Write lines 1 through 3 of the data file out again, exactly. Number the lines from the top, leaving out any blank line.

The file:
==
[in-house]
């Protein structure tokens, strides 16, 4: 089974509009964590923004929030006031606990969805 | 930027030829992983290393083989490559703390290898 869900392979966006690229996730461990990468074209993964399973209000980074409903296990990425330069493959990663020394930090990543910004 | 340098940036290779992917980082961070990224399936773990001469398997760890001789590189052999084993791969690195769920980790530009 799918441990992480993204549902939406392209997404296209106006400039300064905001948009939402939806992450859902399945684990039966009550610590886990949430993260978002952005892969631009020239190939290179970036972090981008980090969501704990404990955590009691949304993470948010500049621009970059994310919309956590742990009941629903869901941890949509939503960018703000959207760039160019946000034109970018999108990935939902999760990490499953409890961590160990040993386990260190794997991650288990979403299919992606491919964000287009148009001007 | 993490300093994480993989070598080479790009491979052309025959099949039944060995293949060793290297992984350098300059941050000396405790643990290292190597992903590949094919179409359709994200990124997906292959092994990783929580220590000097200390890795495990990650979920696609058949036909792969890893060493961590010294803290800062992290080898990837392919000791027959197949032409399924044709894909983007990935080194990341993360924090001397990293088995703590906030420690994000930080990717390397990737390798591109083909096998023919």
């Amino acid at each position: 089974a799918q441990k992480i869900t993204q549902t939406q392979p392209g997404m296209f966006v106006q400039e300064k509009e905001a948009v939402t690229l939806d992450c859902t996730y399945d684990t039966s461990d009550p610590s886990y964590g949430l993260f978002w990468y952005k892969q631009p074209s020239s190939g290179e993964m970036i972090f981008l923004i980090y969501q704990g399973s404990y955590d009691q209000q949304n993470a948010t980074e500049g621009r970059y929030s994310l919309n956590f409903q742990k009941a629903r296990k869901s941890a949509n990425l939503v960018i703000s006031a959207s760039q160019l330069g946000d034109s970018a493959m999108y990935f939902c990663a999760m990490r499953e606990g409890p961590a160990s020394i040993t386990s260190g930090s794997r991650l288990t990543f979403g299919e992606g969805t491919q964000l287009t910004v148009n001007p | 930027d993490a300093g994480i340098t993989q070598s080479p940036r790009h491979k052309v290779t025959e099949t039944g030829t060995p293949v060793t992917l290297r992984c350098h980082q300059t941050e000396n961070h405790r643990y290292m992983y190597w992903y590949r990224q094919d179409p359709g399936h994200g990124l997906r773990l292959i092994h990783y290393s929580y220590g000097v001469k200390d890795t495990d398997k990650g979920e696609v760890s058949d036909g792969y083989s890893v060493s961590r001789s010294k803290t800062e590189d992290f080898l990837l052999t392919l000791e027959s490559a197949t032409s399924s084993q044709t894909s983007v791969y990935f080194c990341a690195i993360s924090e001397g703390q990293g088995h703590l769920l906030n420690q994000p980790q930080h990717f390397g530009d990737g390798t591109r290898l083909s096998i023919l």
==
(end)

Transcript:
[in-house]
């Protein structure tokens, strides 16, 4: 089974509009964590923004929030006031606990969805 | 930027030829992983290393083989490559703390290898 869900392979966006690229996730461990990468074209993964399973209000980074409903296990990425330069493959990663020394930090990543910004 | 340098940036290779992917980082961070990224399936773990001469398997760890001789590189052999084993791969690195769920980790530009 799918441990992480993204549902939406392209997404296209106006400039300064905001948009939402939806992450859902399945684990039966009550610590886990949430993260978002952005892969631009020239190939290179970036972090981008980090969501704990404990955590009691949304993470948010500049621009970059994310919309956590742990009941629903869901941890949509939503960018703000959207760039160019946000034109970018999108990935939902999760990490499953409890961590160990040993386990260190794997991650288990979403299919992606491919964000287009148009001007 | 993490300093994480993989070598080479790009491979052309025959099949039944060995293949060793290297992984350098300059941050000396405790643990290292190597992903590949094919179409359709994200990124997906292959092994990783929580220590000097200390890795495990990650979920696609058949036909792969890893060493961590010294803290800062992290080898990837392919000791027959197949032409399924044709894909983007990935080194990341993360924090001397990293088995703590906030420690994000930080990717390397990737390798591109083909096998023919």
């Amino acid at each position: 089974a799918q441990k992480i869900t993204q549902t939406q392979p392209g997404m296209f966006v106006q400039e300064k509009e905001a948009v939402t690229l939806d992450c859902t996730y399945d684990t039966s461990d009550p610590s886990y964590g949430l993260f978002w990468y952005k892969q631009p074209s020239s190939g290179e993964m970036i972090f981008l923004i980090y969501q704990g399973s404990y955590d009691q209000q949304n993470a948010t980074e500049g621009r970059y929030s994310l919309n956590f409903q742990k009941a629903r296990k869901s941890a949509n990425l939503v960018i703000s006031a959207s760039q160019l330069g946000d034109s970018a493959m999108y990935f939902c990663a999760m990490r499953e606990g409890p961590a160990s020394i040993t386990s260190g930090s794997r991650l288990t990543f979403g299919e992606g969805t491919q964000l287009t910004v148009n001007p | 930027d993490a300093g994480i340098t993989q070598s080479p940036r790009h491979k052309v290779t025959e099949t039944g030829t060995p293949v060793t992917l290297r992984c350098h980082q300059t941050e000396n961070h405790r643990y290292m992983y190597w992903y590949r990224q094919d179409p359709g399936h994200g990124l997906r773990l292959i092994h990783y290393s929580y220590g000097v001469k200390d890795t495990d398997k990650g979920e696609v760890s058949d036909g792969y083989s890893v060493s961590r001789s010294k803290t800062e590189d992290f080898l990837l052999t392919l000791e027959s490559a197949t032409s399924s084993q044709t894909s983007v791969y990935f080194c990341a690195i993360s924090e001397g703390q990293g088995h703590l769920l906030n420690q994000p980790q930080h990717f390397g530009d990737g390798t591109r290898l083909s096998i023919l």